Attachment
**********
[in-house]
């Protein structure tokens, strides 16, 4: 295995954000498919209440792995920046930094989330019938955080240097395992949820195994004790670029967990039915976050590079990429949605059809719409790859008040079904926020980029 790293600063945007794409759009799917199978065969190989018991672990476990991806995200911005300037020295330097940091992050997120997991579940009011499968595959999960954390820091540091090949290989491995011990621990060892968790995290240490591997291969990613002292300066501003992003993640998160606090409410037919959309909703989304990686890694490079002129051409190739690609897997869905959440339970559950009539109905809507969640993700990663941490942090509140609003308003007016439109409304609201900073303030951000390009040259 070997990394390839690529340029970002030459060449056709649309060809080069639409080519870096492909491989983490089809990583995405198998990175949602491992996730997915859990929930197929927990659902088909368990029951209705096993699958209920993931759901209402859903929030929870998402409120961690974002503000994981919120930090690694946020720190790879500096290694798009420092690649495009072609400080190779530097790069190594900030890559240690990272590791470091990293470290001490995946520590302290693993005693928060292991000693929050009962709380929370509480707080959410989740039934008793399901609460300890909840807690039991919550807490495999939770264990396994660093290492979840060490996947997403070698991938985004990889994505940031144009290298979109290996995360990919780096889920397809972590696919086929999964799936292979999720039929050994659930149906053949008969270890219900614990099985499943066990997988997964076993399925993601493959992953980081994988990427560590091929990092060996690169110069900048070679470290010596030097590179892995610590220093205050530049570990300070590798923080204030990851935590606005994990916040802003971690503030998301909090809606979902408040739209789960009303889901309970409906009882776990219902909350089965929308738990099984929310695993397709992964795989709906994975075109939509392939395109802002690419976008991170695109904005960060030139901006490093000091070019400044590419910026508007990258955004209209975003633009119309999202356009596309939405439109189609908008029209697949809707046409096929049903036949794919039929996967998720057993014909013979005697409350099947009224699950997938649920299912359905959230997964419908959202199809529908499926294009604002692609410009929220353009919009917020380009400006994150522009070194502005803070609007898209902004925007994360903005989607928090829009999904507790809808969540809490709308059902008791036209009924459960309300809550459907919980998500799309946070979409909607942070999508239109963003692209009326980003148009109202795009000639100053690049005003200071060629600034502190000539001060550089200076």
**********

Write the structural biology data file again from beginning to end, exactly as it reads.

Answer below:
[in-house]
């Protein structure tokens, strides 16, 4: 295995954000498919209440792995920046930094989330019938955080240097395992949820195994004790670029967990039915976050590079990429949605059809719409790859008040079904926020980029 790293600063945007794409759009799917199978065969190989018991672990476990991806995200911005300037020295330097940091992050997120997991579940009011499968595959999960954390820091540091090949290989491995011990621990060892968790995290240490591997291969990613002292300066501003992003993640998160606090409410037919959309909703989304990686890694490079002129051409190739690609897997869905959440339970559950009539109905809507969640993700990663941490942090509140609003308003007016439109409304609201900073303030951000390009040259 070997990394390839690529340029970002030459060449056709649309060809080069639409080519870096492909491989983490089809990583995405198998990175949602491992996730997915859990929930197929927990659902088909368990029951209705096993699958209920993931759901209402859903929030929870998402409120961690974002503000994981919120930090690694946020720190790879500096290694798009420092690649495009072609400080190779530097790069190594900030890559240690990272590791470091990293470290001490995946520590302290693993005693928060292991000693929050009962709380929370509480707080959410989740039934008793399901609460300890909840807690039991919550807490495999939770264990396994660093290492979840060490996947997403070698991938985004990889994505940031144009290298979109290996995360990919780096889920397809972590696919086929999964799936292979999720039929050994659930149906053949008969270890219900614990099985499943066990997988997964076993399925993601493959992953980081994988990427560590091929990092060996690169110069900048070679470290010596030097590179892995610590220093205050530049570990300070590798923080204030990851935590606005994990916040802003971690503030998301909090809606979902408040739209789960009303889901309970409906009882776990219902909350089965929308738990099984929310695993397709992964795989709906994975075109939509392939395109802002690419976008991170695109904005960060030139901006490093000091070019400044590419910026508007990258955004209209975003633009119309999202356009596309939405439109189609908008029209697949809707046409096929049903036949794919039929996967998720057993014909013979005697409350099947009224699950997938649920299912359905959230997964419908959202199809529908499926294009604002692609410009929220353009919009917020380009400006994150522009070194502005803070609007898209902004925007994360903005989607928090829009999904507790809808969540809490709308059902008791036209009924459960309300809550459907919980998500799309946070979409909607942070999508239109963003692209009326980003148009109202795009000639100053690049005003200071060629600034502190000539001060550089200076």